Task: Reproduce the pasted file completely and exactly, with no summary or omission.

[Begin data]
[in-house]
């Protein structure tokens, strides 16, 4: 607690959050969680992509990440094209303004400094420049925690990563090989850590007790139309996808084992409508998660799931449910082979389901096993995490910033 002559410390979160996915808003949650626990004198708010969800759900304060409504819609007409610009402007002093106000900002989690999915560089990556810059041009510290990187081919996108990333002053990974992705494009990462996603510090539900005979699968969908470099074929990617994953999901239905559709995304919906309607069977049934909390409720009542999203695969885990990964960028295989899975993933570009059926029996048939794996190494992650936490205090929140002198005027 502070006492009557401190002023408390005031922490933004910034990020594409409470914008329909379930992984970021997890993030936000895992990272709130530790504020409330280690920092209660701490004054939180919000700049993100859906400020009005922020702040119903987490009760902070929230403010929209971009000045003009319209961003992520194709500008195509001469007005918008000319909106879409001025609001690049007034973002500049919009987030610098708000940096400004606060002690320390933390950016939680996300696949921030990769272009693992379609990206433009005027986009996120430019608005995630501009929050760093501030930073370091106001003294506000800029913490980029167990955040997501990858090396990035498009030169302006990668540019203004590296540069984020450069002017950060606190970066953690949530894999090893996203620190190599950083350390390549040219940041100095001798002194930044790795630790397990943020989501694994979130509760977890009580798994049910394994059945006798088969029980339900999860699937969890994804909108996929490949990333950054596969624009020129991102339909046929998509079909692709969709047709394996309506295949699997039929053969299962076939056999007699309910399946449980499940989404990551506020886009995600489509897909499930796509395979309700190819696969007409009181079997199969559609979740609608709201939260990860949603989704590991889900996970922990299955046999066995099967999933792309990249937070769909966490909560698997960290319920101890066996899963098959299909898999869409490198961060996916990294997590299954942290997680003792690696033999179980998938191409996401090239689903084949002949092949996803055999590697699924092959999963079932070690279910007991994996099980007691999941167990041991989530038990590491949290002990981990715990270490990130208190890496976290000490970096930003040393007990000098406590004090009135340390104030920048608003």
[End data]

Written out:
[in-house]
């Protein structure tokens, strides 16, 4: 607690959050969680992509990440094209303004400094420049925690990563090989850590007790139309996808084992409508998660799931449910082979389901096993995490910033 002559410390979160996915808003949650626990004198708010969800759900304060409504819609007409610009402007002093106000900002989690999915560089990556810059041009510290990187081919996108990333002053990974992705494009990462996603510090539900005979699968969908470099074929990617994953999901239905559709995304919906309607069977049934909390409720009542999203695969885990990964960028295989899975993933570009059926029996048939794996190494992650936490205090929140002198005027 502070006492009557401190002023408390005031922490933004910034990020594409409470914008329909379930992984970021997890993030936000895992990272709130530790504020409330280690920092209660701490004054939180919000700049993100859906400020009005922020702040119903987490009760902070929230403010929209971009000045003009319209961003992520194709500008195509001469007005918008000319909106879409001025609001690049007034973002500049919009987030610098708000940096400004606060002690320390933390950016939680996300696949921030990769272009693992379609990206433009005027986009996120430019608005995630501009929050760093501030930073370091106001003294506000800029913490980029167990955040997501990858090396990035498009030169302006990668540019203004590296540069984020450069002017950060606190970066953690949530894999090893996203620190190599950083350390390549040219940041100095001798002194930044790795630790397990943020989501694994979130509760977890009580798994049910394994059945006798088969029980339900999860699937969890994804909108996929490949990333950054596969624009020129991102339909046929998509079909692709969709047709394996309506295949699997039929053969299962076939056999007699309910399946449980499940989404990551506020886009995600489509897909499930796509395979309700190819696969007409009181079997199969559609979740609608709201939260990860949603989704590991889900996970922990299955046999066995099967999933792309990249937070769909966490909560698997960290319920101890066996899963098959299909898999869409490198961060996916990294997590299954942290997680003792690696033999179980998938191409996401090239689903084949002949092949996803055999590697699924092959999963079932070690279910007991994996099980007691999941167990041991989530038990590491949290002990981990715990270490990130208190890496976290000490970096930003040393007990000098406590004090009135340390104030920048608003």